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Posts Tagged ‘JG Social Media Tips on Branding Online’

If you are not aware, Google provides a free service to businesses, and their locations, to create a business listing that is similar to the phone book.

A few of the features include,

  • List your company name, address, contact information, and website.
  • List your hours of operation (easy to change if you are a seasonal company).
  • Create coupons and special deals.
  • Display company logo, pictures, and links.
  • And more….

It takes about 5-10 minutes to set up (if you have all information necessary) and requires minimal (if any) maintenance unless something changes. Check out JG Social Media Listing!

Click here to go to Google Local Business Center.

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With the term “social media” so new – which, please note, the strategy behind it is not – it’s difficult for a brand to decide on their approach: billboard (please, hopefully not), interactive, social.

 

My good friend Maura Hernandez (amazing photographer, by the way) forwarded me an email newsletter written by Scott Hepburn from Media Emerging, that simply stated the following:

How to Become a “Social Media Consultant”
By Scott Hepburn

1. Have a job.
2. Lose your job

Unfortunately, this statement by Hepburn is all too true and dangerous. As somebody who has been working in the social media (online media, new media – whichever you prefer) space for years, I am sometimes shocked at the number of professionals who fit into the category above.

Granted they are familiar and are users of social media tools (i.e. Twitter, Facebook, LinkedIn) and can probably teach the usage of them, but how have they used the web to create brand awareness and what is the ROI they can provide? At minimal, have they created and grown their own online brand or are they casual and social users?

With the term “social media” so new – which, please note, the strategy behind it is not – it’s difficult for a brand to decide on their approach: billboard (please, hopefully not), interactive, social. So why would you encourage or hire a consultant who has not already assisted in online brand building?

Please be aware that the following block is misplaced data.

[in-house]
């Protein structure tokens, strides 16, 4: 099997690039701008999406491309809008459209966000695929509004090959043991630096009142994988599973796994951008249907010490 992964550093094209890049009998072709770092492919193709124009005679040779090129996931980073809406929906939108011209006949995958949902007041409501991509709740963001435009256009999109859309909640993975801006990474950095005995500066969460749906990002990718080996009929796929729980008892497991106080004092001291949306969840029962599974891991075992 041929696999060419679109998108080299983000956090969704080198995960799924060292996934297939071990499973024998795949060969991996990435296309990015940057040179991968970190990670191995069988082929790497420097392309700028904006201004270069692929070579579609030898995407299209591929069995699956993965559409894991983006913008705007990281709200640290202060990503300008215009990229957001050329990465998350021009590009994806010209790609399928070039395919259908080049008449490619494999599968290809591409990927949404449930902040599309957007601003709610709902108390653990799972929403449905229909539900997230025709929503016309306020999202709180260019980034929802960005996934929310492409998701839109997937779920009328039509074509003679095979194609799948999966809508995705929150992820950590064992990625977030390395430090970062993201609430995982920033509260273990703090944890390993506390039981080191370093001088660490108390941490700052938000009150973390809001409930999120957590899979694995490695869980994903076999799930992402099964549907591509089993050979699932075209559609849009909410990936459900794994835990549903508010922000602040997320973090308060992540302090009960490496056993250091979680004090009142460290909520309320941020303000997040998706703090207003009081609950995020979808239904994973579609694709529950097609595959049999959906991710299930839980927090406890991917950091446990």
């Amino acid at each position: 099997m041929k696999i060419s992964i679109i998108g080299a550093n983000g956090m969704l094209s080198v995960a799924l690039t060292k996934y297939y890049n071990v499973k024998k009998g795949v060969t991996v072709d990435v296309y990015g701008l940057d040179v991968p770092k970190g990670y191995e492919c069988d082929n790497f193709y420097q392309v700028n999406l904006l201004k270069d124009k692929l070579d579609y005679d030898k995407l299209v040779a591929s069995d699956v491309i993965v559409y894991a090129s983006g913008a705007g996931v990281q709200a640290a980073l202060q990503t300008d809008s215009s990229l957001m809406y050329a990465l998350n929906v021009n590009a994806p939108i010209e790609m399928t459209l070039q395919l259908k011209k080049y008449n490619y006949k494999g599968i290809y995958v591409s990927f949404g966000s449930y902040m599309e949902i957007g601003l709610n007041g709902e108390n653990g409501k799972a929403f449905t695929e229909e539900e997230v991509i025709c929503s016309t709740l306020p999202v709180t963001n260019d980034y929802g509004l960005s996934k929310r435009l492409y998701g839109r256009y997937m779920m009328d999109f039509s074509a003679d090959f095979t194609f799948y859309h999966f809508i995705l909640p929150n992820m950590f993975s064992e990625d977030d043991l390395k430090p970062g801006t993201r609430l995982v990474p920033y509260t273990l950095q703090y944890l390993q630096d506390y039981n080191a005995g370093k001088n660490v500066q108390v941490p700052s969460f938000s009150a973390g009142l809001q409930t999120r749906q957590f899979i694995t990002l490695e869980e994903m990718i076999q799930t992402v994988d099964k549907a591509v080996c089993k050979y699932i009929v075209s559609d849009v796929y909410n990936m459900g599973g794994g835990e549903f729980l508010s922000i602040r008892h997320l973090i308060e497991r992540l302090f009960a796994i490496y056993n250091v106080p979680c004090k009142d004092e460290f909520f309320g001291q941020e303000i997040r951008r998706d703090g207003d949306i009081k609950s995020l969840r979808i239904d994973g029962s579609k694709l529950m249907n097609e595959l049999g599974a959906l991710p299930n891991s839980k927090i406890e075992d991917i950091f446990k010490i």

There was an article once written (of course, I cannot seem to locate and cannot remember the author) that outlined about 10 questions you should ask before hiring a social media consultant. Here are 5 of my own, that I think are most important (and if anybody knows the article I speak of – please let me know):

  1. How many clients have they worked with. Paid clients.
  2. What has been their ROI for their clients?
  3. What is their approach to online branding and social [new] media?
  4. Google their name. If you cannot find them easily, red flag it.
  5. Is their fee in line with others? If it seems like “such a great deal, and much lower and in line with our budget” it probably is. Question why this consultant does not fully understand the value of their service.

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If I read your tweet on Twitter, I sure do not want to read it when I open my Facebook. And I sure as heck do not want to read it a third time on LinkedIn.

A few weeks ago it was announced that your tweets can automatically post to your LinkedIn account. Unfortunately the same option is available for Facebook. Why do I say unfortunately, you ask? As a user of all three spaces, I am consistently on LinkedIn, Facebook, and Twitter.